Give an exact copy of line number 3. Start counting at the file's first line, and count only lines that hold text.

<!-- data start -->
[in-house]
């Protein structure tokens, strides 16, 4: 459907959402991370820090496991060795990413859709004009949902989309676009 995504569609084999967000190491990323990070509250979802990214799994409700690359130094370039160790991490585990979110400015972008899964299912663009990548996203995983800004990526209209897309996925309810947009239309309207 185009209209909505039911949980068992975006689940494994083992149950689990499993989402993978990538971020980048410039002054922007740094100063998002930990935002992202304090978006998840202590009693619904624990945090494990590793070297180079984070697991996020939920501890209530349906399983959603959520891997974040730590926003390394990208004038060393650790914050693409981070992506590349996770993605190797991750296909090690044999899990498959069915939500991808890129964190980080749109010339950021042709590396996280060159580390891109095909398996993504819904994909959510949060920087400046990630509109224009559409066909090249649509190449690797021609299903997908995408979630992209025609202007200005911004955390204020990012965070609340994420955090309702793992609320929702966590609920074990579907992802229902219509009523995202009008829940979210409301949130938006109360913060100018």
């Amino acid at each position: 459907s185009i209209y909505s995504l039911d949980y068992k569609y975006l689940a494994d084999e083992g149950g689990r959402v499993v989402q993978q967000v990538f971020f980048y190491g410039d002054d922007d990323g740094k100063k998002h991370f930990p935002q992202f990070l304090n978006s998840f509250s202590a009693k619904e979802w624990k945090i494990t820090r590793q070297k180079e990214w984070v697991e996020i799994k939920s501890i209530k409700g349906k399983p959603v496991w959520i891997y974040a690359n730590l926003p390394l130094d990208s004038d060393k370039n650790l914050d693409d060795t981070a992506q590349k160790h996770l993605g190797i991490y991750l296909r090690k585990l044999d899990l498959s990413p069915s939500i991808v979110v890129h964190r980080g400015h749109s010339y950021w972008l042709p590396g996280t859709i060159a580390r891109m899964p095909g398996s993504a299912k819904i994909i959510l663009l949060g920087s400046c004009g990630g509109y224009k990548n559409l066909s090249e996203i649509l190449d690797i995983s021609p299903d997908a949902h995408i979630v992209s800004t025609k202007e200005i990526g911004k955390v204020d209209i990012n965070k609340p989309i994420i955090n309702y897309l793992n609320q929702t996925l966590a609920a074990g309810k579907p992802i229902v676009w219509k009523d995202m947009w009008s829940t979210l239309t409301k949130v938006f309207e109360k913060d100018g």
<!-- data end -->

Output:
């Amino acid at each position: 459907s185009i209209y909505s995504l039911d949980y068992k569609y975006l689940a494994d084999e083992g149950g689990r959402v499993v989402q993978q967000v990538f971020f980048y190491g410039d002054d922007d990323g740094k100063k998002h991370f930990p935002q992202f990070l304090n978006s998840f509250s202590a009693k619904e979802w624990k945090i494990t820090r590793q070297k180079e990214w984070v697991e996020i799994k939920s501890i209530k409700g349906k399983p959603v496991w959520i891997y974040a690359n730590l926003p390394l130094d990208s004038d060393k370039n650790l914050d693409d060795t981070a992506q590349k160790h996770l993605g190797i991490y991750l296909r090690k585990l044999d899990l498959s990413p069915s939500i991808v979110v890129h964190r980080g400015h749109s010339y950021w972008l042709p590396g996280t859709i060159a580390r891109m899964p095909g398996s993504a299912k819904i994909i959510l663009l949060g920087s400046c004009g990630g509109y224009k990548n559409l066909s090249e996203i649509l190449d690797i995983s021609p299903d997908a949902h995408i979630v992209s800004t025609k202007e200005i990526g911004k955390v204020d209209i990012n965070k609340p989309i994420i955090n309702y897309l793992n609320q929702t996925l966590a609920a074990g309810k579907p992802i229902v676009w219509k009523d995202m947009w009008s829940t979210l239309t409301k949130v938006f309207e109360k913060d100018g």